May 6, 2005

Development genes hit center stage at lecture

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Philip Beachy, Ph.D., of Johns Hopkins, delivered the Earl W. Sutherland Jr. Lecture.
photo by Dana Johnson

Development genes hit center stage at lecture

A large crowd filed into Light Hall on Monday afternoon for the 2005 Earl W. Sutherland, Jr., lecture presented by Philip Beachy, Ph.D. In his talk, entitled “Hedgehog Signaling in Development and Disease,” Beachy guided the audience through his pioneering research on the genetics of early development and recent revelations about these genes in cancer.

In 2002, Beachy, professor of Molecular Biology and Genetics and Oncology at Johns Hopkins University School of Medicine and Howard Hughes Medical Institute investigator, was elected to the National Academy of Sciences for his work on the genes involved in embryonic development.

About 20 years ago, scientists searching for genes involved in embryonic development discovered mutant fruit flies, covered in a continuous lawn of bristles along their bodies. The gene responsible for the flies' prickly, porcupine-like appearance was dubbed 'Hedgehog.'

Beachy's lab first cloned the Hedgehog gene and characterized its protein product in 1994. His lab, which has included current Vanderbilt faculty Michael Cooper, M.D., and Chin Chiang, M.D., Ph.D, subsequently detailed how the Hedgehog protein was processed into its active state, revealed its unique mode of regulation by cholesterol, and described a striking pattern of defects in mice that lacked the mammalian Hedgehog gene, Sonic Hedgehog.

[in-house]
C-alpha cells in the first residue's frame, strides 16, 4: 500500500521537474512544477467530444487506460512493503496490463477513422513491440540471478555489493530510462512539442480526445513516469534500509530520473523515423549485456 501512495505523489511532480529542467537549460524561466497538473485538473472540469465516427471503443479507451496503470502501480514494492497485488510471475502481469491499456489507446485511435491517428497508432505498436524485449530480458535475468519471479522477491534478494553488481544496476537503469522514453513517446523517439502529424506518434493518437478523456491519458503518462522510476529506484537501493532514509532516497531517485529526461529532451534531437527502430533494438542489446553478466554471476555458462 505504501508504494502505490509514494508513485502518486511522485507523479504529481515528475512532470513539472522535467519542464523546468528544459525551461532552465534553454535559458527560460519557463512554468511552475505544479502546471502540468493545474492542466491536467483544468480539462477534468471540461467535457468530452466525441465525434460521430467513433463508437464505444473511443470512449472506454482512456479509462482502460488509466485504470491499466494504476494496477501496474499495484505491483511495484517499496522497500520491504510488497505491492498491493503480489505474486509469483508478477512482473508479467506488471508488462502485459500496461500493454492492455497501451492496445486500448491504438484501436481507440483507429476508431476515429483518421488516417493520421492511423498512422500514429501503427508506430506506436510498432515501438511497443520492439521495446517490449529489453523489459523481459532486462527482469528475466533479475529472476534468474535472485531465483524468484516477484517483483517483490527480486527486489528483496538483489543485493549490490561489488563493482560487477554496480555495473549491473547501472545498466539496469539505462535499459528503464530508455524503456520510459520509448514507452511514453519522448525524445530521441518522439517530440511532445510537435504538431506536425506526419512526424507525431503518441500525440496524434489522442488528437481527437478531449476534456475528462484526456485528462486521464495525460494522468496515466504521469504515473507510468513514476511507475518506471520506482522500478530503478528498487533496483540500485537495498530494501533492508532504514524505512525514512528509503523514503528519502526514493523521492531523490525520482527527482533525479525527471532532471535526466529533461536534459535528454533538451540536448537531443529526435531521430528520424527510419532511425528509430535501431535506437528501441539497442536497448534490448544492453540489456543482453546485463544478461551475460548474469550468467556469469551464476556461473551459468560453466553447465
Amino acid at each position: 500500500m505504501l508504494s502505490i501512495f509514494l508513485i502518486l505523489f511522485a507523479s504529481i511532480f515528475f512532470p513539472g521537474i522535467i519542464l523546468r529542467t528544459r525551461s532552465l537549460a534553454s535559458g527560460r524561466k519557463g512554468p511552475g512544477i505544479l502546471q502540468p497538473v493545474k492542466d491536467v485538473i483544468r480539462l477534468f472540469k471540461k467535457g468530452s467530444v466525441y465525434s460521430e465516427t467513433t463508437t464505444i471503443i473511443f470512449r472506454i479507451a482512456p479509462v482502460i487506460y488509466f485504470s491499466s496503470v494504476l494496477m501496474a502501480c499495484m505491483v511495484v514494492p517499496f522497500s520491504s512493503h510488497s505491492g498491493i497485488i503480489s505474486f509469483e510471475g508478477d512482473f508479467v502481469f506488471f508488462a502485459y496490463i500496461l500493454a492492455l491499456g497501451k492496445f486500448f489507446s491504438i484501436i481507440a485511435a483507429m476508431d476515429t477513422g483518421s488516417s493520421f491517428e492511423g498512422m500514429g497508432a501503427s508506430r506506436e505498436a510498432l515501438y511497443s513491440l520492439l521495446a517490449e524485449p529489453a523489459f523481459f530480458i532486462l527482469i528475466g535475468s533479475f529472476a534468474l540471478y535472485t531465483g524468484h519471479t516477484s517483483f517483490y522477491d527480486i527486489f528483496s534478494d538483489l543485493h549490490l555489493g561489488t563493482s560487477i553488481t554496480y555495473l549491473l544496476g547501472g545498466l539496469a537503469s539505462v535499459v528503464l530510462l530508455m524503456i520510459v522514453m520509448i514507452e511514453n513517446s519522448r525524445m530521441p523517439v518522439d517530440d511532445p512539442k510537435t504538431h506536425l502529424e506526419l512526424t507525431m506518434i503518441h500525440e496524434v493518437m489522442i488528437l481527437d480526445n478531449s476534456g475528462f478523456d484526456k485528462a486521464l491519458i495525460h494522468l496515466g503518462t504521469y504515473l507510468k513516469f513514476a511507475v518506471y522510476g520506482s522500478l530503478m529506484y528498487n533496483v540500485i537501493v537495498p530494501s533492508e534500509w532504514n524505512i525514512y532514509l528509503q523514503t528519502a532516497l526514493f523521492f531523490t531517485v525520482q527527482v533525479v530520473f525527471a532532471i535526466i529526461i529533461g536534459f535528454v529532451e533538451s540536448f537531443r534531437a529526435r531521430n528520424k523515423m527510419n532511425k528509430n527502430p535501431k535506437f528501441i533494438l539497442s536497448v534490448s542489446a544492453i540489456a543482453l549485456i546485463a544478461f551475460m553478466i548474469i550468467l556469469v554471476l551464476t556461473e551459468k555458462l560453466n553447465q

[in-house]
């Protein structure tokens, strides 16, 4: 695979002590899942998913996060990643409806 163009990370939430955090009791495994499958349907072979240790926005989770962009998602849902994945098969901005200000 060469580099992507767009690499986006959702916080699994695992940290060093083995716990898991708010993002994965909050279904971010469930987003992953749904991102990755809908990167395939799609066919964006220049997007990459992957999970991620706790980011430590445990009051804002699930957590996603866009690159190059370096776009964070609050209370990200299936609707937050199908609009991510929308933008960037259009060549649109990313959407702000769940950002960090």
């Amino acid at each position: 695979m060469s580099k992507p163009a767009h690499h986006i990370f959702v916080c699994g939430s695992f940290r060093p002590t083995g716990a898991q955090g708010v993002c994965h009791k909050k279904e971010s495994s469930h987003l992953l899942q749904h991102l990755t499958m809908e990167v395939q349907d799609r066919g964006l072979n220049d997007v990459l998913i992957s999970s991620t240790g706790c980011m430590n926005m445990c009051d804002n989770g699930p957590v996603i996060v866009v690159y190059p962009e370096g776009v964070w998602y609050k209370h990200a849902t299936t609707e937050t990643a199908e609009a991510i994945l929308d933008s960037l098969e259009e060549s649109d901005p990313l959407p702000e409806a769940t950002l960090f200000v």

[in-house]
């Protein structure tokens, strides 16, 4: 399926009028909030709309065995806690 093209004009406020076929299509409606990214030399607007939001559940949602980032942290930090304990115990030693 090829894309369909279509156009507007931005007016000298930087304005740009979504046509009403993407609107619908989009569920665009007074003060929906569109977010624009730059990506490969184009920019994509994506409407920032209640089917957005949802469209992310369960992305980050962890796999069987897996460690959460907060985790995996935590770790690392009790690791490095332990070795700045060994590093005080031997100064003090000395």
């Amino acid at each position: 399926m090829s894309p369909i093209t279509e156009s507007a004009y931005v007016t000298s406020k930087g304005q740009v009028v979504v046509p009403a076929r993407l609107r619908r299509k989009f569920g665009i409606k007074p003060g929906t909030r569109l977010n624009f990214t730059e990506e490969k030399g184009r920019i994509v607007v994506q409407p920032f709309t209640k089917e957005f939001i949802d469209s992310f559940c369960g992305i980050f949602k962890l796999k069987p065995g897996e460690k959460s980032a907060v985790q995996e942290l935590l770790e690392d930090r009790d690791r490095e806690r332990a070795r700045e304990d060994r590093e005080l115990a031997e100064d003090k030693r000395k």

Beachy noted that these mice, born dead with a proboscis-like nose above a single eye, bore an uncanny resemblance to lambs born to sheep that grazed on plants containing the chemical cyclopamine. Beachy determined that cyclopamine blocked the Hedgehog signaling pathway, leading to defects that mimicked those of his Hedgehog mutant mice.

This work has revealed the critical importance of the Hedgehog pathway in embryonic development. More recently, a link between this developmental pathway and cancer has come to the forefront.

“This pathway also has a role in tissue homeostasis, is activated in tissue regeneration, and appears to have an important role in stimulating stem cell self renewal,” he said. These functions suggest that Hedgehog activity may contribute to cancer, often regarded as a 'stem cell disease.'

The work of Beachy and others, detailed in his lecture, supports this idea; the Hedgehog pathway is activated in a variety of cancers, including prostate, bladder, gastric, esophageal and small cell lung cancers.

From his finding that cyclopamine inhibits the Hedgehog pathway, Beachy postulated that it may have therapeutic benefit in treating cancer. When treated with cyclopamine, prostate tumors implanted into mice showed significant regression, said Beachy.

Beachy noted that in a screen of several thousand chemical compounds, there were at least 12 structurally distinct families of Hedgehog pathway antagonists, making cyclopamine-related compounds “a pharmaceutical company's dream” for novel cancer therapeutics.

The Earl W. Sutherland lecture was established by the Department of Molecular Physiology and Biophysics in 1997 to honor Sutherland, professor of Physiology at Vanderbilt from 1963 to 1973. Sutherland received the 1971 Nobel Prize in Physiology or Medicine for his research on cyclic AMP.